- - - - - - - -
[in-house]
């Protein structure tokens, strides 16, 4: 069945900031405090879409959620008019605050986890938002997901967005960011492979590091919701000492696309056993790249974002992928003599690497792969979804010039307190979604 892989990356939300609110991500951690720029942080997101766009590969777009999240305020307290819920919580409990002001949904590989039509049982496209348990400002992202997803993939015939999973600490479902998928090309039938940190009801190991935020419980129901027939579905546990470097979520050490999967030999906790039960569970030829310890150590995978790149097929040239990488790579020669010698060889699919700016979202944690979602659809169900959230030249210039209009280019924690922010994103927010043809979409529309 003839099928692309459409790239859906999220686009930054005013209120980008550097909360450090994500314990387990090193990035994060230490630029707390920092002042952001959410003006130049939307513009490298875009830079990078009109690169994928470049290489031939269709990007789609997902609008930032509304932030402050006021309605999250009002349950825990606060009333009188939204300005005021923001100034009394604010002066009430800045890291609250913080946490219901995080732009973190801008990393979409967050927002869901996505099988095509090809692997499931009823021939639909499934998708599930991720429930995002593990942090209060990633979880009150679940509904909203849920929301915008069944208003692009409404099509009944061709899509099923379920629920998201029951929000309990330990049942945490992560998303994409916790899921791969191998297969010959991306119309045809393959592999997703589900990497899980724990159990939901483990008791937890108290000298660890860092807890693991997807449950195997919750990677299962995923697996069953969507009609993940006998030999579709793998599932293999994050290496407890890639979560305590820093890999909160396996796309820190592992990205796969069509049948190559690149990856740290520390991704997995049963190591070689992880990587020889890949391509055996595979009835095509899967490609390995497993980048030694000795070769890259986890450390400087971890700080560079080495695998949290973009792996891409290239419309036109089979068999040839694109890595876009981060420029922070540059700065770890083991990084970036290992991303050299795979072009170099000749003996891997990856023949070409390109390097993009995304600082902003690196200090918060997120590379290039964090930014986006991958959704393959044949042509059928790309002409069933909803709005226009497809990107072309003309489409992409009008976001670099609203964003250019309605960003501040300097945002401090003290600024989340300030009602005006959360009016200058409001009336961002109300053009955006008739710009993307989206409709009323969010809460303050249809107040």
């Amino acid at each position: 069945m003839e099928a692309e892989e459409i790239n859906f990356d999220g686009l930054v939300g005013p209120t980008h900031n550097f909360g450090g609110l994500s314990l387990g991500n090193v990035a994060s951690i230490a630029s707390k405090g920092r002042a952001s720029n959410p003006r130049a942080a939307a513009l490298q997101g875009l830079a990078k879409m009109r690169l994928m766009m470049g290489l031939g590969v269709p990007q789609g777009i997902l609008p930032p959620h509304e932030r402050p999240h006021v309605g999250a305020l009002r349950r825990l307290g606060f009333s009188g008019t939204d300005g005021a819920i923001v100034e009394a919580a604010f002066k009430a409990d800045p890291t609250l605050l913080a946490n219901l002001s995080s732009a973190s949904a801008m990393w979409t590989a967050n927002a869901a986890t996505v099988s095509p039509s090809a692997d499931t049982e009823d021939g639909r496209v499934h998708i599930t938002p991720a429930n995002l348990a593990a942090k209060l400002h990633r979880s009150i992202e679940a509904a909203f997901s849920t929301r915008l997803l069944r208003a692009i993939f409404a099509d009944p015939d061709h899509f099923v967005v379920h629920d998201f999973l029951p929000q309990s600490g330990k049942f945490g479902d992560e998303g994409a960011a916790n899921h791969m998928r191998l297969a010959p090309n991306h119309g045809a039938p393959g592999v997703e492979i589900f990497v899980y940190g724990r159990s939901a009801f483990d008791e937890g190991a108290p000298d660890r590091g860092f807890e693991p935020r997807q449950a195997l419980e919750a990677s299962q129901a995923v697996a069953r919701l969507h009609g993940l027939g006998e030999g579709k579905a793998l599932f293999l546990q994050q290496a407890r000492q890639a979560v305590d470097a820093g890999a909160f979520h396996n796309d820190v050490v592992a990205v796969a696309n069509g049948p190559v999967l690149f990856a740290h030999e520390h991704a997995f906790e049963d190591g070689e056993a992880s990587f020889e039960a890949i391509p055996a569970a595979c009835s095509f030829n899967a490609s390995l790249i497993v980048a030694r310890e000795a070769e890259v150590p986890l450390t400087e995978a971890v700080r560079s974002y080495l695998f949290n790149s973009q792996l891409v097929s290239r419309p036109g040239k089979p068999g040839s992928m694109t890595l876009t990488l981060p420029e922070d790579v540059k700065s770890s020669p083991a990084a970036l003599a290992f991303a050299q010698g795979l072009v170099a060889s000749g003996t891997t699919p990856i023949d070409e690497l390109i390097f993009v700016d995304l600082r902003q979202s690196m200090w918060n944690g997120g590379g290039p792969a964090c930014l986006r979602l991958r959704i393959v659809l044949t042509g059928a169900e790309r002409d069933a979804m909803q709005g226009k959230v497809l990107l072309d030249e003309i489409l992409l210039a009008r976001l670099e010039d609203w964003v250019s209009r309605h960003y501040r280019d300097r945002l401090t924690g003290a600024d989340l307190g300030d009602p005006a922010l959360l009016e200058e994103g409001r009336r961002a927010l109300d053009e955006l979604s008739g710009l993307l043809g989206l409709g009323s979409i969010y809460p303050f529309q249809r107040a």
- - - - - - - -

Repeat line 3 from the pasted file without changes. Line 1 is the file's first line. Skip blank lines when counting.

């Amino acid at each position: 069945m003839e099928a692309e892989e459409i790239n859906f990356d999220g686009l930054v939300g005013p209120t980008h900031n550097f909360g450090g609110l994500s314990l387990g991500n090193v990035a994060s951690i230490a630029s707390k405090g920092r002042a952001s720029n959410p003006r130049a942080a939307a513009l490298q997101g875009l830079a990078k879409m009109r690169l994928m766009m470049g290489l031939g590969v269709p990007q789609g777009i997902l609008p930032p959620h509304e932030r402050p999240h006021v309605g999250a305020l009002r349950r825990l307290g606060f009333s009188g008019t939204d300005g005021a819920i923001v100034e009394a919580a604010f002066k009430a409990d800045p890291t609250l605050l913080a946490n219901l002001s995080s732009a973190s949904a801008m990393w979409t590989a967050n927002a869901a986890t996505v099988s095509p039509s090809a692997d499931t049982e009823d021939g639909r496209v499934h998708i599930t938002p991720a429930n995002l348990a593990a942090k209060l400002h990633r979880s009150i992202e679940a509904a909203f997901s849920t929301r915008l997803l069944r208003a692009i993939f409404a099509d009944p015939d061709h899509f099923v967005v379920h629920d998201f999973l029951p929000q309990s600490g330990k049942f945490g479902d992560e998303g994409a960011a916790n899921h791969m998928r191998l297969a010959p090309n991306h119309g045809a039938p393959g592999v997703e492979i589900f990497v899980y940190g724990r159990s939901a009801f483990d008791e937890g190991a108290p000298d660890r590091g860092f807890e693991p935020r997807q449950a195997l419980e919750a990677s299962q129901a995923v697996a069953r919701l969507h009609g993940l027939g006998e030999g579709k579905a793998l599932f293999l546990q994050q290496a407890r000492q890639a979560v305590d470097a820093g890999a909160f979520h396996n796309d820190v050490v592992a990205v796969a696309n069509g049948p190559v999967l690149f990856a740290h030999e520390h991704a997995f906790e049963d190591g070689e056993a992880s990587f020889e039960a890949i391509p055996a569970a595979c009835s095509f030829n899967a490609s390995l790249i497993v980048a030694r310890e000795a070769e890259v150590p986890l450390t400087e995978a971890v700080r560079s974002y080495l695998f949290n790149s973009q792996l891409v097929s290239r419309p036109g040239k089979p068999g040839s992928m694109t890595l876009t990488l981060p420029e922070d790579v540059k700065s770890s020669p083991a990084a970036l003599a290992f991303a050299q010698g795979l072009v170099a060889s000749g003996t891997t699919p990856i023949d070409e690497l390109i390097f993009v700016d995304l600082r902003q979202s690196m200090w918060n944690g997120g590379g290039p792969a964090c930014l986006r979602l991958r959704i393959v659809l044949t042509g059928a169900e790309r002409d069933a979804m909803q709005g226009k959230v497809l990107l072309d030249e003309i489409l992409l210039a009008r976001l670099e010039d609203w964003v250019s209009r309605h960003y501040r280019d300097r945002l401090t924690g003290a600024d989340l307190g300030d009602p005006a922010l959360l009016e200058e994103g409001r009336r961002a927010l109300d053009e955006l979604s008739g710009l993307l043809g989206l409709g009323s979409i969010y809460p303050f529309q249809r107040a």